Divers are the more mobile counterparts to juggernauts, trading durability for the ability to get themselves in and out of dangerous circumstances without any help. Divers may not be able to face-tank as well as Juggernauts, but they are better able to “dive” in on enemy damage threats and eliminate them without any help thanks to their increased utility. In an MMO, these would be damage-heavy front liners who can’t take a raid boss alone but can dodge their attacks and contest other classes for DPS.
Mages are exactly what it says on the tin, characters whose main focus is powerful magical abilities that deal damage, lock down targets, or keep the path clear for the allies. Mages have three subclasses: Burst, Battlemage, and Artillery.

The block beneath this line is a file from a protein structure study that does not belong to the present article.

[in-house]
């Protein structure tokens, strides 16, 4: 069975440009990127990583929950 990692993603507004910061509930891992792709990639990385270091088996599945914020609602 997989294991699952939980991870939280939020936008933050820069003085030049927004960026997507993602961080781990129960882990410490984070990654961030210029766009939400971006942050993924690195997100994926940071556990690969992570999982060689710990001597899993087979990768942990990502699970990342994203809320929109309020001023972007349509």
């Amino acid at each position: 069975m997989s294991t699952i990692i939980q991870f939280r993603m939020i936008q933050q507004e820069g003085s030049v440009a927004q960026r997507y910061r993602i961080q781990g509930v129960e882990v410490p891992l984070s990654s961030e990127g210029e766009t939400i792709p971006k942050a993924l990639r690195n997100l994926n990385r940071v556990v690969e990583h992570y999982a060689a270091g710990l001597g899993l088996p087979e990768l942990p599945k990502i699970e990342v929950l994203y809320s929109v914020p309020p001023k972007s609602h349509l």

Burst Mages are the most straight forwards of the Mage subclasses, sharing some of their identity with the Assassin subclass of Slayers. Burst mages focus on sudden and massive bursts of damage, as the name implies. In the League of Legends MMO, they would likely be DPS characters focused on building up to singular powerful abilities to shred enemies apart.
Battlemages are tankier mages who focus on getting into the action and consistently using high-impact abilities. They don’t have the sheer damage of Burst Mages, and they’ll never be as durable as Fighters or Tanks, but they hold a powerful middle ground that keeps them self-sufficient at both doing damage and staying alive. In an MMO these would be flexible characters focused on frequent ability rotations and powerful internal synergies to allow them to play a hybrid role.